“If they just grow up to love people well, exuberate patience and kindness, understand their purpose and live it out, walk in humility, serve often, contribute to society instead of taking too much, submit to authority, stand up for justice, etc…”
Basically, if my kids grow up to be superhumans, I’ll be okay. If they can be quadruple the person that I’ve ever been, we all will have succeeded.
I can imagine my oldest child looking up to me with her noticeably large eyes and sighing, “I’m just a kid.” She would be right. She is just a kid. Come to find out, I’m just a kid, too.
Recently, my parenting style has been much more “helicopter-mom” than I’ve ever wanted it to be. Fueling this helicopter is massive amounts of fear and doubt. Every time one of my four kids shows the slightest weakness, I spiral out of control and land my chopper right on top of them.
Impatience? Leads to aggressive adults who don’t put others first. Hitting your sister (my toddler son’s favorite pastime)? Leads to an abusive husband. Selfishness? Leads to an adult who never serves others. I think you get the picture. Without me even realizing it, I’ve been pinpointing exactly what kind of people my kids are growing up to be through the lens of their childhood “failures.”
But God loves my kids more than I do, and He literally smacked me in the face about my lack of love toward them. Fear is literally the opposite of love. Every time I operate out of fear toward my children, there’s a lack of love. Every time I allow fear to determine how I discipline or correct them, they, too, feel fear in times when they actually need to feel loved the most.
“Most important of all, continue to show deep love for each other, for love covers a multitude of sins” (1 Pet. 4:8, NLT).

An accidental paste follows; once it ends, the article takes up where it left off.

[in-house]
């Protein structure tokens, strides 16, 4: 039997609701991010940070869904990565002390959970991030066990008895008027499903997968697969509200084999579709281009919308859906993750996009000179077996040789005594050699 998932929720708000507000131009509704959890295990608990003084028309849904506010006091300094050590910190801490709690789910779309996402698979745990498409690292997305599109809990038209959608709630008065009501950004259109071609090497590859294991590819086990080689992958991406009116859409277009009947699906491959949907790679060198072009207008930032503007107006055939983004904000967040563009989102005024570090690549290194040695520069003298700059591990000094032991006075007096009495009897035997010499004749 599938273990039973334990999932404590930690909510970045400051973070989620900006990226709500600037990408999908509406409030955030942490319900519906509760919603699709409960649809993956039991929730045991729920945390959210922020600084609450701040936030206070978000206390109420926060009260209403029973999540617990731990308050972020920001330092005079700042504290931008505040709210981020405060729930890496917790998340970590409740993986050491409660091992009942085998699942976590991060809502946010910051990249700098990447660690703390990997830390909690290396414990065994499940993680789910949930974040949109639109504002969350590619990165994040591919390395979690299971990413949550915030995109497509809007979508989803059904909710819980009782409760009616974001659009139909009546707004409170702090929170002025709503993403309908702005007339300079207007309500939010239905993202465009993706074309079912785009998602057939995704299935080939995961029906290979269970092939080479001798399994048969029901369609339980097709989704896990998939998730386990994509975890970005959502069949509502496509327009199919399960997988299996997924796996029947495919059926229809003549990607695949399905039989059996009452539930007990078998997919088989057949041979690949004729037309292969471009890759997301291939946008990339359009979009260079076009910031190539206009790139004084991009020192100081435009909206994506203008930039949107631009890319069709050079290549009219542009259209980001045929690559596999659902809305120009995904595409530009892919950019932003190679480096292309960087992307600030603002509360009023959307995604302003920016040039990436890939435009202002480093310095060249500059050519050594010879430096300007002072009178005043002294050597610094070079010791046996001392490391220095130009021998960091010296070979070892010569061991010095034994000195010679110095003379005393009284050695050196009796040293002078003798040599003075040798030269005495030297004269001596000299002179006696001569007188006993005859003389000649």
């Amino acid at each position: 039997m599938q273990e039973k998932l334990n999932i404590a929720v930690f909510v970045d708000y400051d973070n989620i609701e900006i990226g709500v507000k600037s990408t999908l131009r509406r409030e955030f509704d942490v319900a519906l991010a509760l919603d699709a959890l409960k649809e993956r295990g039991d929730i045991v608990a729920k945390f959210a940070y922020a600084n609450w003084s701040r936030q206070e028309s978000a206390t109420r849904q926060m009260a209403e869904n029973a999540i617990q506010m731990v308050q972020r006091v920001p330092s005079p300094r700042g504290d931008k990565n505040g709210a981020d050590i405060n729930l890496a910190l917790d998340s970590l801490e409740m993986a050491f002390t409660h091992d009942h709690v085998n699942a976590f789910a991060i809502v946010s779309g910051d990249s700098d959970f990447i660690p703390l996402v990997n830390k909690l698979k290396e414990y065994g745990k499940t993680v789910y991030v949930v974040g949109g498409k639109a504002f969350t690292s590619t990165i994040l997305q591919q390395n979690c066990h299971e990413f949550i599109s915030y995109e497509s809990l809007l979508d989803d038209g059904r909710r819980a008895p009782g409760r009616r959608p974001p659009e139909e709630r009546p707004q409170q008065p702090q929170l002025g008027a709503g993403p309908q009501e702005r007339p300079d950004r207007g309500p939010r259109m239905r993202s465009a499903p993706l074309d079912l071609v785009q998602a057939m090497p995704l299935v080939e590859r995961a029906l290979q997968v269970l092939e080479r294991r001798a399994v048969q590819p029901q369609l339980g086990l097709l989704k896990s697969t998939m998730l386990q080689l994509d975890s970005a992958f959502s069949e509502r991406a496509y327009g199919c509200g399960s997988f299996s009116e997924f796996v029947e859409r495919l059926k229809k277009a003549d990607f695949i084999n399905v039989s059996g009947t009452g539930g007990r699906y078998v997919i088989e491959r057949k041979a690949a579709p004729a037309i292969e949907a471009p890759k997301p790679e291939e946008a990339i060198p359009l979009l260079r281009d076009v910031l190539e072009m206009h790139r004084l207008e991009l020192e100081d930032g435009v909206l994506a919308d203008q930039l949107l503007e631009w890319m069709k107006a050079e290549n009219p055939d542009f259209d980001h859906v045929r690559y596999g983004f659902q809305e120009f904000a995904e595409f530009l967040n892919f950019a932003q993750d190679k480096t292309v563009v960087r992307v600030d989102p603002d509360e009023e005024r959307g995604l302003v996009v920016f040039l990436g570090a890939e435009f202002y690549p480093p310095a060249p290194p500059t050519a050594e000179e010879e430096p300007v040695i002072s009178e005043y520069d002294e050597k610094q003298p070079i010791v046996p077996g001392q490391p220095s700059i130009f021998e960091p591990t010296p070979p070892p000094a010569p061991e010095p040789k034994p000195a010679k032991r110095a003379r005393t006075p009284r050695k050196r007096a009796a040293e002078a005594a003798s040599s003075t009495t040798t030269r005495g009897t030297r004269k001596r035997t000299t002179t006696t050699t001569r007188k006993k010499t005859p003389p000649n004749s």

So I realized I wasn’t loving well. I was lost in my fear of who my kids were becoming (and honestly what that meant about me). I knew I had to change this tendency to parent out of fear. But to do so, I had to get to the root of the cause. Why am I overwhelmed by raising my kids more than I enjoy them? Why can I not figure out how to discipline them and praise them with perfect balance? Why does it feel so stressful?
Because I’m just a kid, too. I’m a daughter before I’m anything else. The Father lovingly showed me just how far I had strayed from being His kid first. I was taking on His role and insanely thought I was big enough to fill His shoes in setting the guidelines for this parenting gig. Newsflash for me – His Word is enough for every situation, even parenting.
“Most important of all, continue to show deep love for each other…” Most importantly, my role is to be loved by Father and then to love others the way I’ve been loved. I don’t ever remember God parenting me out of fear of the path I was going down. I only remember love. Even in the discipline, even in the correction, I have always felt loved more than anything else.
So maybe instead of getting scared that my second born’s intentions are evil and that she’ll grow up to be a self-centered adult, I’ll model patience for her. And then when she still shows impatience, which is inevitable, I’ll embrace her and remind her that she’s worthy of my attention always. I’ll affirm her value because that’s really why she’s interrupting her sisters. She needs to be reminded that she’s a daughter, too. She needs to know that she can let others go first because she’ll always get a turn.
Maybe instead of fearing my son’s violent tendencies, I’ll spend time showing him all the things his hands are good for. I’ll actually guide him into working on something with his hands or smashing the sidewalk with a plastic Thor hammer. Because he’s a two-year-old boy who just wants to make a mess. He should probably get to do that without me fearing what kind of husband he’ll be decades from now.
To parent my kids well, I’m going to have to be okay with the fact that I’m just a kid, too. I don’t know everything, I can’t see the future, and I can’t possibly control what kind of adults they’ll be (not to mention the fact that no one could live up to my ridiculous expectations). So I’m choosing to be a kid that leads other kids to their Father by modeling what I do understand to be true.
I know that kindness is good, that patience and gentleness and self-control are achievable. And while we dance more often, make drums out of anything that can bang, and get a little more childlike every day, we can work on becoming the best versions of ourselves together.
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